This “protection,” of course, will take the form of postponing, amending, or revoking the TVCA.

Such obstructionism would be rash and unnecessary, and the argument behind it is disingenuous. The fact is, as Hargett concedes, that the federal government has already allocated enough funding — $25 million worth — to cover all purchase and retrofitting expenses in the 93 counties without optical-scan voting capability. Two counties already use the technology and have demonstrably saved money in the process.

For whatever reason, the state’s Republican hierarchy seems to have decided, after acquiring a legislative majority in the 2008 elections and gaining control of the state’e electoral machinery, that implementing the TVCA, with its strict controls over vote fraud, would menace their interests. We’re not sure why. What we are sure of is that we can do without the “protection” scheme heralded by Hargett.

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Notice was given by the Tennessee State Election Coordinator’s office that the Help American Vote Act (HAVA) Advisory Panel will meet tomorrow, Thursday, December 17 at 10:00 am in the Montgomery Room of the William Snodgrass – Tennessee Tower, 3rd floor.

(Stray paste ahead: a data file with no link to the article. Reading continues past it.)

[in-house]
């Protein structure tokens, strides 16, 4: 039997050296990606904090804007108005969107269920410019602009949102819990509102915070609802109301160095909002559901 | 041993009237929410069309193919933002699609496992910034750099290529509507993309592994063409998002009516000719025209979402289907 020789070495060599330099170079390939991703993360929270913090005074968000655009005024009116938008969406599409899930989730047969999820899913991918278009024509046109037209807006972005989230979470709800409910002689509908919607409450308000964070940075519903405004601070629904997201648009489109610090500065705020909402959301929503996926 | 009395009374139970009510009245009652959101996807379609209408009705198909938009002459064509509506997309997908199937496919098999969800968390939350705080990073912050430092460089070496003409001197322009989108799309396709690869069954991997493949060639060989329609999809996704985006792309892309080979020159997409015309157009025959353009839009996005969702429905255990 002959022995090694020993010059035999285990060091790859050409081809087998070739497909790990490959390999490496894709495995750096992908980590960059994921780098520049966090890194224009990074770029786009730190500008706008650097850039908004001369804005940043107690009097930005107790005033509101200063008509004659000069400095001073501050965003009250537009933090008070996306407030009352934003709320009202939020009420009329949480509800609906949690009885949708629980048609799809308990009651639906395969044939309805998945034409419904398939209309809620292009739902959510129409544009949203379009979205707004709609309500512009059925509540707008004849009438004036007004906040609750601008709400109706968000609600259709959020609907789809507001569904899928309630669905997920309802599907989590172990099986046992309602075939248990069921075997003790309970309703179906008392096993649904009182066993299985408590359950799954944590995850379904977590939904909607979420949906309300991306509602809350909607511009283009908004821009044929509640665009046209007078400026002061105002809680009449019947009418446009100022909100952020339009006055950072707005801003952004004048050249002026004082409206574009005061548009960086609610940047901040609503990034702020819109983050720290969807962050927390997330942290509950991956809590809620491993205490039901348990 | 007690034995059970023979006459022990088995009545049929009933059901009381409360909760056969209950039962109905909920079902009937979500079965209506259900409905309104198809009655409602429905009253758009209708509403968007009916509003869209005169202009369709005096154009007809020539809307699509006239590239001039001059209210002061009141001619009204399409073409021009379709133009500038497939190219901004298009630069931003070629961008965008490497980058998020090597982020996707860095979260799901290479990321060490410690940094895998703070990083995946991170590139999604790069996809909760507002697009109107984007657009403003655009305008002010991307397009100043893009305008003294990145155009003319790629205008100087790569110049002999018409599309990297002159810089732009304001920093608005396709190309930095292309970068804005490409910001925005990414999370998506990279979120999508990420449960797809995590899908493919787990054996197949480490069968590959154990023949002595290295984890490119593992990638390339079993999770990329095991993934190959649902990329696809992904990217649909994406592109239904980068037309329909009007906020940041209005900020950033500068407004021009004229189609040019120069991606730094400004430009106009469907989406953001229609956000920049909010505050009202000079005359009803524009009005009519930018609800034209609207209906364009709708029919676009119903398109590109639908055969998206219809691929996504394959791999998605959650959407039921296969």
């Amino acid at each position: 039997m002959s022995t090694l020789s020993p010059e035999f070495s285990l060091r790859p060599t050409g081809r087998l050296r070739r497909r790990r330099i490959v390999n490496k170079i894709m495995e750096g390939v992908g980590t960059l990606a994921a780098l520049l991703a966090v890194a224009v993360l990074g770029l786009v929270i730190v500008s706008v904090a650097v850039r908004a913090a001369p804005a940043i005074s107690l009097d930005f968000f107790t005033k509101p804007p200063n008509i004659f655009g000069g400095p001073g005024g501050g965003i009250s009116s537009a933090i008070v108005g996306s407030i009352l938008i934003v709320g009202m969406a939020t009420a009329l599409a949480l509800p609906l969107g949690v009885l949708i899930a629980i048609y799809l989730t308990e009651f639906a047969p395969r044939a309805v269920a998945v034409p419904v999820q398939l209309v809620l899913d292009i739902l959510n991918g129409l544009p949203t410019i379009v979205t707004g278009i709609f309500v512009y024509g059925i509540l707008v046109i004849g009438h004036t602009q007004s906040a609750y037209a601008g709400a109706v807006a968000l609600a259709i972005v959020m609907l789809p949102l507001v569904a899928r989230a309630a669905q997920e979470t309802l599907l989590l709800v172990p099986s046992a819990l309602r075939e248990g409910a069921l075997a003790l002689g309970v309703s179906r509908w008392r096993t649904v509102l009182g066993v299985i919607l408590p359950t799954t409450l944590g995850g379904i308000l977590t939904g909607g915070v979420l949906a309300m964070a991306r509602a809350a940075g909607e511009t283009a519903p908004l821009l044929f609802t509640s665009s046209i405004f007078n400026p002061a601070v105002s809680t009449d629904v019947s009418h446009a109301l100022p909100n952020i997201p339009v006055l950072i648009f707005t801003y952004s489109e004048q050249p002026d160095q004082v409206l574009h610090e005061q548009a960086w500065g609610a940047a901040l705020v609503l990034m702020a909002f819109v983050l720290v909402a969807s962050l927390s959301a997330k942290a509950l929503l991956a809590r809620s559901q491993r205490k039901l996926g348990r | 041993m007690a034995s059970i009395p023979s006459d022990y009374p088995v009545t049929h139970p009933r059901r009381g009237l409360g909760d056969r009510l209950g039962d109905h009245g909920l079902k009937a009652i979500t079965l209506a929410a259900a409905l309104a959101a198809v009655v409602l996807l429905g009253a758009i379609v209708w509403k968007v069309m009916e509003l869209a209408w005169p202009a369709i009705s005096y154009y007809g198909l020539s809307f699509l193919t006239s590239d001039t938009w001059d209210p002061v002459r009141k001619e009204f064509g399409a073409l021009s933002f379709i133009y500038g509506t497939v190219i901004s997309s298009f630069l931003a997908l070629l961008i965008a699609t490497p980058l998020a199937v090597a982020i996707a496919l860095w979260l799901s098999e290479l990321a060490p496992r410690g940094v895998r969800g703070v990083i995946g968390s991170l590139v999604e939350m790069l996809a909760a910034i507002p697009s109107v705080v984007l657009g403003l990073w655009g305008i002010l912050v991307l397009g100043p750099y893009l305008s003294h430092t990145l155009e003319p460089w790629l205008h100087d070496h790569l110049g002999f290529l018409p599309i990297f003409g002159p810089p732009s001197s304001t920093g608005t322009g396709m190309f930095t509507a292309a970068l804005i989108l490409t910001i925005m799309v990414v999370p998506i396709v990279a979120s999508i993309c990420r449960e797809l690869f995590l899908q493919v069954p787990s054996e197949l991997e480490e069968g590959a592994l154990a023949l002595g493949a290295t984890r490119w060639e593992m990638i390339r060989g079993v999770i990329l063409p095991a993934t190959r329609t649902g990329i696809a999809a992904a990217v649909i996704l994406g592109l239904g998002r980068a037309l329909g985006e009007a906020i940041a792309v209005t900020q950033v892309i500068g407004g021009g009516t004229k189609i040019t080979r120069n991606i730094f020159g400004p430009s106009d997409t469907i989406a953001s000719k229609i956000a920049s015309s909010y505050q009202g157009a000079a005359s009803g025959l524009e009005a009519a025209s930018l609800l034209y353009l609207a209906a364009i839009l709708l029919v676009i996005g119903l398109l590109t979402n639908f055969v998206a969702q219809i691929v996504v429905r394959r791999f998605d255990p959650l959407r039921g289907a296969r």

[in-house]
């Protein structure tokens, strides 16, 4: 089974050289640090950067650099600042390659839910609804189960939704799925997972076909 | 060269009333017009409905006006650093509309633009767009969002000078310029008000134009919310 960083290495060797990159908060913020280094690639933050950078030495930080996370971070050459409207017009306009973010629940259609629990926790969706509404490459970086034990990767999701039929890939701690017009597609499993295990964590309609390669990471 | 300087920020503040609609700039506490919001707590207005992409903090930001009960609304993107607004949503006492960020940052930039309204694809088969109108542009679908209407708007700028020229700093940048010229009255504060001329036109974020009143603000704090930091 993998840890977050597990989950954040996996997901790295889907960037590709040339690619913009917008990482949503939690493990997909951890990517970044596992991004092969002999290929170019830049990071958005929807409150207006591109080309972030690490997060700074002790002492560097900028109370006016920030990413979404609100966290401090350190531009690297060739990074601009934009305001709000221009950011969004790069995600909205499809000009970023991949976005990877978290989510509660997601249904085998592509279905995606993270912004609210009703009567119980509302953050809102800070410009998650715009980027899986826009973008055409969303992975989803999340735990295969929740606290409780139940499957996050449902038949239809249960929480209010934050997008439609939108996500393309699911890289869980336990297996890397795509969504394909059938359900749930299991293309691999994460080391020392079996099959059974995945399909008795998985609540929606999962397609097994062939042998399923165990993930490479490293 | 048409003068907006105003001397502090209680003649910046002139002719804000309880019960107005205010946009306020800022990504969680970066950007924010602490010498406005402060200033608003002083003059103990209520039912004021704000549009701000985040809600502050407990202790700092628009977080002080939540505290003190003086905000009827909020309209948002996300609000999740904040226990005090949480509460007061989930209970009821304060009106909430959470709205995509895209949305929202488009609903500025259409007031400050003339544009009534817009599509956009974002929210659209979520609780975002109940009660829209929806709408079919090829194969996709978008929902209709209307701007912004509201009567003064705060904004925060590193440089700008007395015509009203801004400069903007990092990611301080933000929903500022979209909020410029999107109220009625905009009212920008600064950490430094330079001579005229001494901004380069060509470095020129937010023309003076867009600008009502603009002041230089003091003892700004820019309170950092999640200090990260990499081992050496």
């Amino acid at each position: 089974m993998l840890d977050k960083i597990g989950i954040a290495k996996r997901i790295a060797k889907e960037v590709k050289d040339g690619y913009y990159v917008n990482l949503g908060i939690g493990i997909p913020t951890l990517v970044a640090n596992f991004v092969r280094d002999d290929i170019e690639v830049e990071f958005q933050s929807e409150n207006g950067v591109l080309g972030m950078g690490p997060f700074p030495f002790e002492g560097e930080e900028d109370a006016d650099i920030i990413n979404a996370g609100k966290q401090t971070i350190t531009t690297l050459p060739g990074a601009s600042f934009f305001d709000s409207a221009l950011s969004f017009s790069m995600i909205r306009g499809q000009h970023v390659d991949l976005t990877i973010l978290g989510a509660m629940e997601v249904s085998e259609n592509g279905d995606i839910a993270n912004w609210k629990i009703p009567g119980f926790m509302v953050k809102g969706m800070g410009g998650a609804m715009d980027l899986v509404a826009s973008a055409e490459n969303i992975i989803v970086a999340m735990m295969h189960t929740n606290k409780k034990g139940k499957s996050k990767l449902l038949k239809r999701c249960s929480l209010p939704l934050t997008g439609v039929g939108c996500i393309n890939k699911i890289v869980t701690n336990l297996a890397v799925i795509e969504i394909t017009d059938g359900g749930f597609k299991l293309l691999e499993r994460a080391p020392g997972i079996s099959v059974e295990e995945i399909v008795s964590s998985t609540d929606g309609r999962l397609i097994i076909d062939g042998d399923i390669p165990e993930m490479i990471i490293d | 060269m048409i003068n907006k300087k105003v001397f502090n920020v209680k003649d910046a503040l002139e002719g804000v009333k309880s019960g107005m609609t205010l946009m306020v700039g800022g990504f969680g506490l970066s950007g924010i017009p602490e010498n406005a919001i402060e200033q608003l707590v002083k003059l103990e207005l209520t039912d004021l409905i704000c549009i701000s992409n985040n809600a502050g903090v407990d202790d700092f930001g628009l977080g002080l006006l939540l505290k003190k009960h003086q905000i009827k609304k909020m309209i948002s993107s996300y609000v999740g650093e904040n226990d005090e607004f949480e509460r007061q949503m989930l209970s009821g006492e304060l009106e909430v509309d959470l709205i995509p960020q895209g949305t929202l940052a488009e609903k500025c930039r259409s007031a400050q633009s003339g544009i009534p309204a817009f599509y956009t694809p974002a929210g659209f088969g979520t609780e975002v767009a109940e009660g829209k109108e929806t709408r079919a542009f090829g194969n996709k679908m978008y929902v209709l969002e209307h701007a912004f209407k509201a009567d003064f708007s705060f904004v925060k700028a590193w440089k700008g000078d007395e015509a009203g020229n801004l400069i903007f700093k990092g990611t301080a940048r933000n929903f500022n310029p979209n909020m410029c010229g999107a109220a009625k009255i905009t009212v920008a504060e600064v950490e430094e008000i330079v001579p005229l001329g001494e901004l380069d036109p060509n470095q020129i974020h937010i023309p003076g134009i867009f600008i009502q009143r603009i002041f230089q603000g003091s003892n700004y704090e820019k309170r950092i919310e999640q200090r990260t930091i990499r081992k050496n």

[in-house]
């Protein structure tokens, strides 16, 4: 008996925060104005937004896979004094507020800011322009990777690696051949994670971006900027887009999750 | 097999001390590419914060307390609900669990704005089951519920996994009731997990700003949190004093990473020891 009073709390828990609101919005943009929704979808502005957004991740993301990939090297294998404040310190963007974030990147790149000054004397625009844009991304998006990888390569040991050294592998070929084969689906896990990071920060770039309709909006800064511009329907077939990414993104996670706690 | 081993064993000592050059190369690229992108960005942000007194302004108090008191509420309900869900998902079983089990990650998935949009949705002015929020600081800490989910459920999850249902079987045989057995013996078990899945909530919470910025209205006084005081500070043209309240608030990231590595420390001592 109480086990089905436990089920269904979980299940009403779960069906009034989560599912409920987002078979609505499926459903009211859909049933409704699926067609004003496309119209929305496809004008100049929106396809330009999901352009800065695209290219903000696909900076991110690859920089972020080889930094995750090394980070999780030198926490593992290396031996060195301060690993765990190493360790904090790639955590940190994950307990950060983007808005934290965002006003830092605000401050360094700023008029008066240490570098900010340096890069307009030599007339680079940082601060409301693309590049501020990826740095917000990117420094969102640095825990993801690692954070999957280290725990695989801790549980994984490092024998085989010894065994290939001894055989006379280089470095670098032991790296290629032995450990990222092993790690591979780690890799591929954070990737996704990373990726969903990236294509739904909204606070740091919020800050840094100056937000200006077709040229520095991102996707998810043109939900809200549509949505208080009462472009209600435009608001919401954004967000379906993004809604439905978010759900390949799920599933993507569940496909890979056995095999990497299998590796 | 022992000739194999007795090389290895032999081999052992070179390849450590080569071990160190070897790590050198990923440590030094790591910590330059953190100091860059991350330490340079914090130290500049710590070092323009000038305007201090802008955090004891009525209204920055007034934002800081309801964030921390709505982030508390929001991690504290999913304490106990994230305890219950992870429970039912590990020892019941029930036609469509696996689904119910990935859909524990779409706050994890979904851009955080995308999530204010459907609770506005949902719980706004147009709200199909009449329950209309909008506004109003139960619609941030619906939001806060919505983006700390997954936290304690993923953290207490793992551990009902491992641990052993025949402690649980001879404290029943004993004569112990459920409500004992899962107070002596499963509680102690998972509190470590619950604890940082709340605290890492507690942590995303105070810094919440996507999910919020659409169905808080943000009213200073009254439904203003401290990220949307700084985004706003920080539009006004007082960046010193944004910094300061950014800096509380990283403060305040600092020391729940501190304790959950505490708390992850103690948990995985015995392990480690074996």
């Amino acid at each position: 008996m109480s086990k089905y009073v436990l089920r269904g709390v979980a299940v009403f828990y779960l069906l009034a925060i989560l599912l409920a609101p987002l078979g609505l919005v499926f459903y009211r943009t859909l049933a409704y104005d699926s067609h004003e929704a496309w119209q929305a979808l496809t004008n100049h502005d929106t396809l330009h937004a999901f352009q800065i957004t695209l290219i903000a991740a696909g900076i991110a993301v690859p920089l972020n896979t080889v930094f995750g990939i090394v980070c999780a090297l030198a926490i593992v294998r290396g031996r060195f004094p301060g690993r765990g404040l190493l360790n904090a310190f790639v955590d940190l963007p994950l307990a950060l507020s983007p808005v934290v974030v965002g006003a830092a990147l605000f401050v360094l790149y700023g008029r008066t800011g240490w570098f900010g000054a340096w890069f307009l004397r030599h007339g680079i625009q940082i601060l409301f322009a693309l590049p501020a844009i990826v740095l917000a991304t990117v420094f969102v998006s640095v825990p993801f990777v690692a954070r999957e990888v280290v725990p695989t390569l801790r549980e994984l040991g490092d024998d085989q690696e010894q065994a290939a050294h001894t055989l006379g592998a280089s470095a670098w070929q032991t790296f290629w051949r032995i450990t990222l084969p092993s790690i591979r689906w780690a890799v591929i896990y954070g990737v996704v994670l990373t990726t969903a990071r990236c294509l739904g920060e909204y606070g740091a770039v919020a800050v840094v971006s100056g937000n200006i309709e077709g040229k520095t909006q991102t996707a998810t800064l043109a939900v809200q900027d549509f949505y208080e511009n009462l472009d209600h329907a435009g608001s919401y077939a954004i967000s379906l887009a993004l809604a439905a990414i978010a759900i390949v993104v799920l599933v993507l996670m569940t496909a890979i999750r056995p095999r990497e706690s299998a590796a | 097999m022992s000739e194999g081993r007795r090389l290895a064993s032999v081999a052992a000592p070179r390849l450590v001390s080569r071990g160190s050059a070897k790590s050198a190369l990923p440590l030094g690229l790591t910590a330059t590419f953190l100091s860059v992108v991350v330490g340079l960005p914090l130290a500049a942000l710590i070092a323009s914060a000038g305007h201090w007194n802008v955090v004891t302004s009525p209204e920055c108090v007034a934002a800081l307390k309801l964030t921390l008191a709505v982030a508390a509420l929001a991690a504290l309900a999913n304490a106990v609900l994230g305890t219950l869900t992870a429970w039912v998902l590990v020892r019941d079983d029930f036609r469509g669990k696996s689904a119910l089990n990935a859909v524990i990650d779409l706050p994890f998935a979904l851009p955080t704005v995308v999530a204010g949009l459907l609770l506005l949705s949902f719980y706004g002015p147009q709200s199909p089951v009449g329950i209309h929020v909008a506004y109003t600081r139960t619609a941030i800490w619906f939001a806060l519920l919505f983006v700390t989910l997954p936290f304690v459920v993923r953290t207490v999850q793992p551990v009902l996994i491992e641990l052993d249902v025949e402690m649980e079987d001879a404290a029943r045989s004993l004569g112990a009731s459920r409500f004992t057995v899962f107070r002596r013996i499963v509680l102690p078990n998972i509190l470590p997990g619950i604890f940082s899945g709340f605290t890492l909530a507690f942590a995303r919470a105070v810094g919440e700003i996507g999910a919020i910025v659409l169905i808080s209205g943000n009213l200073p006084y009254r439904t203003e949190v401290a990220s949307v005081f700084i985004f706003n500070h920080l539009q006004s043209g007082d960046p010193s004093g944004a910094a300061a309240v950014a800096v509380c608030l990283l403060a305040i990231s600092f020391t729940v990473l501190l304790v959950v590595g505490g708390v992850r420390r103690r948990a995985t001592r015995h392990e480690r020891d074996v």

I called to confirm that the advisory panel previously met in May 5, 2003; May 12, 2003; May 19, 2003; and June 4, 2003 but has not met since then.

HAVA mandated changes in many state election procedures (voting machines, registration processes, poll worker training), but specific implementations were left up to each state.

There have been so many changes and so much new info, it really is encouraging to see that the group has been activated again.

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She who defines it, owns it.

She who defines it, owns it.

In light of today’s announcement from Bart Gordon, yet another Congressional Democrat to announce he will not seek re-election, here’s the QOTD from Aunt B:

“As for us, we could try to be Democrats, actual Democrats, who stand for something other than being like the Republicans, but not.”

Why is this important? Aunt B’s answer is almost right:

“Because here’s the question Democrats have to answer: You’ve been running ever-increasingly conservative candidates. You’ve been supporting ever-increasingly conservative legislation. If the Republicans do gain control of the legislature and redistrict you out of Tennessee politics for the next generation, will we be able to tell the difference?”